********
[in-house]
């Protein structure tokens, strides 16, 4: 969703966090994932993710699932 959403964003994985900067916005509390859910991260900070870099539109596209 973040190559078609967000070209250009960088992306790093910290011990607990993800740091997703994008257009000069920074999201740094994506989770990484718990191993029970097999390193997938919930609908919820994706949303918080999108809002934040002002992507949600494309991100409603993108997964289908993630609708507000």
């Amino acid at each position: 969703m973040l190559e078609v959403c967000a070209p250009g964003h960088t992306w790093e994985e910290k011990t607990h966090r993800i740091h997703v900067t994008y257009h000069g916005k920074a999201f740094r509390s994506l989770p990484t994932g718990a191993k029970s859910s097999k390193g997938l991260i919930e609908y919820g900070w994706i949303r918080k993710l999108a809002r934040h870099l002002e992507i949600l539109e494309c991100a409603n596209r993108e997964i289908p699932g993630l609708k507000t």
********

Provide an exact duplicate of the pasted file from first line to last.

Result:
[in-house]
């Protein structure tokens, strides 16, 4: 969703966090994932993710699932 959403964003994985900067916005509390859910991260900070870099539109596209 973040190559078609967000070209250009960088992306790093910290011990607990993800740091997703994008257009000069920074999201740094994506989770990484718990191993029970097999390193997938919930609908919820994706949303918080999108809002934040002002992507949600494309991100409603993108997964289908993630609708507000």
């Amino acid at each position: 969703m973040l190559e078609v959403c967000a070209p250009g964003h960088t992306w790093e994985e910290k011990t607990h966090r993800i740091h997703v900067t994008y257009h000069g916005k920074a999201f740094r509390s994506l989770p990484t994932g718990a191993k029970s859910s097999k390193g997938l991260i919930e609908y919820g900070w994706i949303r918080k993710l999108a809002r934040h870099l002002e992507i949600l539109e494309c991100a409603n596209r993108e997964i289908p699932g993630l609708k507000t």